“It just happened. And you’ve got to deal with it. There are some simulated failures and some real failures, and all of them go together to make a fairly realistic mission, in that sense.”
The space pioneers were given feedback on what went right and what went wrong – all valuable learning for Reid as his company hones their product.
In the end, the astronauts found two possible landing spots, and their mission was accomplished.
In part, they owed the success to meticulously planning every movement of their three-hour mission, but Reid also lauded their flexibility, which is critical in unpredictable environments, not least when said environments are on different planets.
“If you see a little Martian man walking over here” – Reid pointed to his right – “you’re going to stop and look at that!”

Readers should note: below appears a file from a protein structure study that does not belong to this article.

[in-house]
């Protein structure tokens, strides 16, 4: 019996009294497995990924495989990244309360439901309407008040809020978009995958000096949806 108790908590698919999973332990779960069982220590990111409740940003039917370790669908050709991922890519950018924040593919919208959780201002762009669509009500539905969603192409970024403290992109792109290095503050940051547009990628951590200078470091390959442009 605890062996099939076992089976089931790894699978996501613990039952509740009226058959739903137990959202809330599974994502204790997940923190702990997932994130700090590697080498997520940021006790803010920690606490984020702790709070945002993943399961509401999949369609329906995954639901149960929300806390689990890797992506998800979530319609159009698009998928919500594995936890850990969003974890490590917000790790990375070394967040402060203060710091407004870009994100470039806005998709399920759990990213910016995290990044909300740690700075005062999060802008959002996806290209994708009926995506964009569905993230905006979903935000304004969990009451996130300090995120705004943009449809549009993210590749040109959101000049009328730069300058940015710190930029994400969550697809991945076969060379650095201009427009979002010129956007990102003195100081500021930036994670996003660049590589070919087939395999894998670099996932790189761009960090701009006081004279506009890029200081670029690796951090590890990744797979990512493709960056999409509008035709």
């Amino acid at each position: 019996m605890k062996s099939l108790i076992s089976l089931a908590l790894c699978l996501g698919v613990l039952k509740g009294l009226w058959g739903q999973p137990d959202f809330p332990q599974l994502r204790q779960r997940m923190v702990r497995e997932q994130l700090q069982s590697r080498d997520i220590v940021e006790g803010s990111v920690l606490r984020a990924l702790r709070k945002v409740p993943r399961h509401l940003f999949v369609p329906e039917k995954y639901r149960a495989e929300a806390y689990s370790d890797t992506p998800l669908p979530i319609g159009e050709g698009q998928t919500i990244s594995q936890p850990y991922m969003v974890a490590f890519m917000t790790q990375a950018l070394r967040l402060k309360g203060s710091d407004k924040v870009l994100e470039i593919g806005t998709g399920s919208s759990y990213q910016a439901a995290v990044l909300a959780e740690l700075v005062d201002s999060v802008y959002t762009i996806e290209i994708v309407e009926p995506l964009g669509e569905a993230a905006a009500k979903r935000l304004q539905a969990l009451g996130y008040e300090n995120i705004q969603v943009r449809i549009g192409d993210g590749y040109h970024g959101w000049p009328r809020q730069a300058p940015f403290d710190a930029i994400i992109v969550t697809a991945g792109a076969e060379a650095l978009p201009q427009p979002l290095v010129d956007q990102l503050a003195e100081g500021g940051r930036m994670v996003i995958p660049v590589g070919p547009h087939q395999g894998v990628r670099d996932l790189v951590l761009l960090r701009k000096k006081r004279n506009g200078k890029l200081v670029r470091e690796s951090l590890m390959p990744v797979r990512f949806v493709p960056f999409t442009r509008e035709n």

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The Next Generation Professoriate (NGP) is a mid-career academic staff development and support programme. Funded by the vice-chancellor’s Strategic Funds, the NGP addresses demographic inequalities in the academic hierarchy. The goal is to help members become associate and full professors.
The NGP was officially launched in September 2015. By the end of 2018, four of its members had been promoted to full professor and a further 14 had reached the rank of associate professor.
The programme is led by Dr Robert Morrell, who has over 35 years of academic experience in South African universities. He has a B1-rating from the the National Research Foundation (NRF) and is an elected member of the Academy of Sciences in South Africa.